Several experts from all over Europa and even from Canada and South-Africa, gave a presentation. The second workshop addressed implementation and practices, drawing on the voices of practitioners in the field of education.
Among the experts was professor Jim Cummins, (Toronto, Canada) on educational policies and linguistic diversity. Professor Jim Cummins argued that, contrary to several hegemonic narratives, home use of a language other than school language is not a cause of underachievement. No relationship has been found between those two facts in Australia and Canada by research, he said. According to Professor Cummins, two major facts that have been neglected in policies explain academic underachievement: literacy engagement (amount and range of reading and writing, use of effective strategies for deep understanding of text, positive affect and identity investment in reading and writing) and identity affirmation. “In order to enable all students to succeed academically, they are crucial”, he argued.
Other experts who gave a presentation were professor Constant Leung (London, U.K), who underlined that currently all pupils, irrespective of their language background, participate in mainstream English-medium classes, following the national curriculum, since there is no funding for English as an additional second language. Jeroen Darquennes (Namur, Belgium) explored in his presentation “And what about the practical side of LPP” history, practices and alternative approaches to the concept of language policy and planning (LLP) and Siv Björklund (Vasa, Finland) presented a case study on language immersion in Finland.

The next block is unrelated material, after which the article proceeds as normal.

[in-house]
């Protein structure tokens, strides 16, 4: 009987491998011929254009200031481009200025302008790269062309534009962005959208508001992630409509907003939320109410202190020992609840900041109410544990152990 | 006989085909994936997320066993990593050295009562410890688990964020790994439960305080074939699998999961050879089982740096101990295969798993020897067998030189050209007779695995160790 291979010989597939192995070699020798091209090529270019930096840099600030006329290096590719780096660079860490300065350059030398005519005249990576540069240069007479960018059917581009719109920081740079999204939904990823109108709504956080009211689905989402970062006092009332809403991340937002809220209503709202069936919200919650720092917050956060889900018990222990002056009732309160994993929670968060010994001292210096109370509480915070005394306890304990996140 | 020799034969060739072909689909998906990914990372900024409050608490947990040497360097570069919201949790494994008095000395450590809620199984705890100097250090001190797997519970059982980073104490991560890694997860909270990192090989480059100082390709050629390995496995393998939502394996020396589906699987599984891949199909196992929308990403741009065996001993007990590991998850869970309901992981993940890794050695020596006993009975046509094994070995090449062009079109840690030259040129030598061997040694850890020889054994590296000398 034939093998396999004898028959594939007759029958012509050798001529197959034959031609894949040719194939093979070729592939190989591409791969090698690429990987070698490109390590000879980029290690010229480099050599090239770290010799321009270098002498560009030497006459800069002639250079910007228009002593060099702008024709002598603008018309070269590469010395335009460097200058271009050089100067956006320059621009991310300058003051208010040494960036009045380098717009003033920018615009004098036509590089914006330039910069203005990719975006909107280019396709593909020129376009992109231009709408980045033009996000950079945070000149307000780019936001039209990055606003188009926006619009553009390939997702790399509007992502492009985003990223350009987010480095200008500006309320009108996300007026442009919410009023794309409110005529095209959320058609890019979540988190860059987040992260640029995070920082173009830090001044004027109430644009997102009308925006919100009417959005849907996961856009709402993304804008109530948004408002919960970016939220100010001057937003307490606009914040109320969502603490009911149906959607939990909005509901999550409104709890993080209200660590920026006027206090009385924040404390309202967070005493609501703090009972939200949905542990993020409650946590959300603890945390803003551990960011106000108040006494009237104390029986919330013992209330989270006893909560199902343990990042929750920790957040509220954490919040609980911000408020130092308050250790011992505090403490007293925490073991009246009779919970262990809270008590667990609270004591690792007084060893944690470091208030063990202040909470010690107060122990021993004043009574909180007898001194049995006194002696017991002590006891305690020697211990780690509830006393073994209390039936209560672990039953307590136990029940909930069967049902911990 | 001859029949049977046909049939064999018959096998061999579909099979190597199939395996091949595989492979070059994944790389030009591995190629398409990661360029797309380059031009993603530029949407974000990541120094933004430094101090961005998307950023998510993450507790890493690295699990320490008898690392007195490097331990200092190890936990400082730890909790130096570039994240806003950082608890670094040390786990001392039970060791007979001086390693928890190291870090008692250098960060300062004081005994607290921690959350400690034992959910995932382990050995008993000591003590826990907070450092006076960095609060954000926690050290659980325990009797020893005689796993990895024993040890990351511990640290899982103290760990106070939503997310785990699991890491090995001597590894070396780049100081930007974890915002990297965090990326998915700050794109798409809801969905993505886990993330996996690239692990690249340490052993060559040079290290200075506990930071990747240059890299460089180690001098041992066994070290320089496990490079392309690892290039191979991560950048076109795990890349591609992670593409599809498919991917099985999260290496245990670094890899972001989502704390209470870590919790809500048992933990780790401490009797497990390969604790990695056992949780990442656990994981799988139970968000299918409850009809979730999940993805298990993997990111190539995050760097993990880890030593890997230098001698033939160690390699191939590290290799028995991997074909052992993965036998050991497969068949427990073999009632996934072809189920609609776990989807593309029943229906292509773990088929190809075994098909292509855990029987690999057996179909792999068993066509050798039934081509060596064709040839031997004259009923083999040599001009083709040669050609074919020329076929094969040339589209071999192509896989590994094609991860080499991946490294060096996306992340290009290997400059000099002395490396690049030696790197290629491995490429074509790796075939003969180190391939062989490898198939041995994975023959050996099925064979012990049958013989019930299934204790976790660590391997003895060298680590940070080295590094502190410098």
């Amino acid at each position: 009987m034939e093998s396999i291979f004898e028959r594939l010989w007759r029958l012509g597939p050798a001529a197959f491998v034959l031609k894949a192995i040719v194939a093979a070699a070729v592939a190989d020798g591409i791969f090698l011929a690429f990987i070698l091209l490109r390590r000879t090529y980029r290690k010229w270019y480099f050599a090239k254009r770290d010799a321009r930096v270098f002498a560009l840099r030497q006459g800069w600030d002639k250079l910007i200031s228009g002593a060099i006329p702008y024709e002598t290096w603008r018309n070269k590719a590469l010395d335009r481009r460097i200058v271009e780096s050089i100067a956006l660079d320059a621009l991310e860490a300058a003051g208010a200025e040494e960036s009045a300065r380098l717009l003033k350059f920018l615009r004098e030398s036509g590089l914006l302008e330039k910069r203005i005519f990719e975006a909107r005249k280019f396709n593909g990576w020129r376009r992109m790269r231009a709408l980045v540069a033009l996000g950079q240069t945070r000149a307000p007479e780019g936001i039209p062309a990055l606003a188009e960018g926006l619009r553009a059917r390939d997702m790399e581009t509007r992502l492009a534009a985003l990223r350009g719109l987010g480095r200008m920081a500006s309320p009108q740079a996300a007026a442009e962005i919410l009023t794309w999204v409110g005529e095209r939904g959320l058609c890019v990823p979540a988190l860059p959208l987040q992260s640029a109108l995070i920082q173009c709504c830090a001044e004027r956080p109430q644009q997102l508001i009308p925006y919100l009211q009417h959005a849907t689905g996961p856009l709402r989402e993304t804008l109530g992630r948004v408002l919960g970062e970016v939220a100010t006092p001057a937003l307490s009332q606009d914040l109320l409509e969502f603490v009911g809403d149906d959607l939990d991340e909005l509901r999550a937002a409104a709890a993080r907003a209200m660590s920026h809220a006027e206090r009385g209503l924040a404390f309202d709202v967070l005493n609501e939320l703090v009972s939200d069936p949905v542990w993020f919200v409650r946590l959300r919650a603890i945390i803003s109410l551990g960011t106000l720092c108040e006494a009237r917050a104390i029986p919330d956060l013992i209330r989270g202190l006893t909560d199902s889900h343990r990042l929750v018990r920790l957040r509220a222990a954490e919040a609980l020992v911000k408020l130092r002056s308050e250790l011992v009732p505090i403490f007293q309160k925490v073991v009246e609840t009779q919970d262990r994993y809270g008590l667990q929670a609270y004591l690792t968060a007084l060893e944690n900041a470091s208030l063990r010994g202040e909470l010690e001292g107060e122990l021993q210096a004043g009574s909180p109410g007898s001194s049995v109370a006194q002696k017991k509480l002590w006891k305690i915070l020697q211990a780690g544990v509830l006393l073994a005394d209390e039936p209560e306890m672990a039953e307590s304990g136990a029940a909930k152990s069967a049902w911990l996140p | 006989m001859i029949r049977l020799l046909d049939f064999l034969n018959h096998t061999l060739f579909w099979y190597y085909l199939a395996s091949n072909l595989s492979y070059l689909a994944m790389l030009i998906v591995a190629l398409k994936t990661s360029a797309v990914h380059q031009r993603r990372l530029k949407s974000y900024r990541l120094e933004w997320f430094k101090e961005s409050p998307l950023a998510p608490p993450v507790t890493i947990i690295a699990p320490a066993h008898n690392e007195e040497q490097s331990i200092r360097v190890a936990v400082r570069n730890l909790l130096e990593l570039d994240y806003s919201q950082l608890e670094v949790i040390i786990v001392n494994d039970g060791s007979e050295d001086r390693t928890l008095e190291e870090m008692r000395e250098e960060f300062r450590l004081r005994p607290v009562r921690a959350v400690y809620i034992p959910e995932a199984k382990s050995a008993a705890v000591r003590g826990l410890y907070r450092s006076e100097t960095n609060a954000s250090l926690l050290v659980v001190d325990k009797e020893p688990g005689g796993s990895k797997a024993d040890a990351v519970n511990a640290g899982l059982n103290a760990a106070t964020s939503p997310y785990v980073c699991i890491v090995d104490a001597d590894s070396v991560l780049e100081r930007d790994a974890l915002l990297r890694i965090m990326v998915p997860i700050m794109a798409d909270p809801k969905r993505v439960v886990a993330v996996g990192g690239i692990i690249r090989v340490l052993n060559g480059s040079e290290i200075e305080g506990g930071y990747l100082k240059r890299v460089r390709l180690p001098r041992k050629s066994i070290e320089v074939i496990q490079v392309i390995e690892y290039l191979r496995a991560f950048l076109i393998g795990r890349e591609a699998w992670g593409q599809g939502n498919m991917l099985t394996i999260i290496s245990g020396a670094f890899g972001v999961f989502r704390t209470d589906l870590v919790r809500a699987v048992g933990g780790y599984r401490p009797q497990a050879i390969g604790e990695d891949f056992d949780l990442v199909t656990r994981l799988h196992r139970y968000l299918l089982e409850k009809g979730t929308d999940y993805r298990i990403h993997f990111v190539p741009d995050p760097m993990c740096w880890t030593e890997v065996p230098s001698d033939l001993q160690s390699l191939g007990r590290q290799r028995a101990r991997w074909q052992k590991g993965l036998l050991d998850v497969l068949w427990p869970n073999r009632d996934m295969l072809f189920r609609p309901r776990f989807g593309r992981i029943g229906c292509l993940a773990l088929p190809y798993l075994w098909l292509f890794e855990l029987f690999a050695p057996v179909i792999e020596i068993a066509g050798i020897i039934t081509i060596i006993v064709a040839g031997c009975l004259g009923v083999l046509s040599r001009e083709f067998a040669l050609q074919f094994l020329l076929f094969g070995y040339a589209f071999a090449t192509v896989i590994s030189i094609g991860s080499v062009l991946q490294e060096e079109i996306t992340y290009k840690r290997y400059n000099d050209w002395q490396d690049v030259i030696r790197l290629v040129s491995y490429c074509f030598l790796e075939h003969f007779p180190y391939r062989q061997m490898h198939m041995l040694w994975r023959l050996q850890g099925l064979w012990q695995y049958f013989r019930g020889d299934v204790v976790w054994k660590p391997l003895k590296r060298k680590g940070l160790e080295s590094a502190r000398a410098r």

The abstracts of these presentations, and other presentations given by Professor Christopher Stroud and Ph.D Caroline Kerfoot (Capetown, South Africa), Professor Tom Moring (Helsinki, Finland), Professor Csilla Bartha (Budapest, Hungary), Kaisa Syrjänen Schaal (Uppsala, Sweden), Lennart Rohdin (Stockholm, Sweden), Headmasters Markku Peura and Ina Sinisalo (Sweden), Guillem Pujades (Barcelona, Catalonia), Professor emeritus Juha Pentikaïnen (Lapland University, Finland) and Dr István Csernicskó (Kiev, Ukraine) can be found on our Facebook page. You can also follow us on Twitter.
We also intend to put the presentations online at our website www.learnme.eu.
During the workshop video interviews were held with the experts. Experts told about best practices and about what linguistic diversity means according to them. Those videos will be used for the dissemination of the project and also be shown at the final conference in Budapest in 2015.
After this workshop a position paper will be produced, using the input of the first workshop.
The third LEARNMe Workshop will be in Barcelona in January 2015.
On Wednesday May 7th all partners of the LEARNMe project visited a bilingual school in Stockholm, the Sverigefinska skolan i Stockholm (Sweden-Finnish school of Stockholm). This school provides primary and lower secondary education and is one of the seven Sweden-Finnish schools in Sweden and the only bilingual school in Stockholm.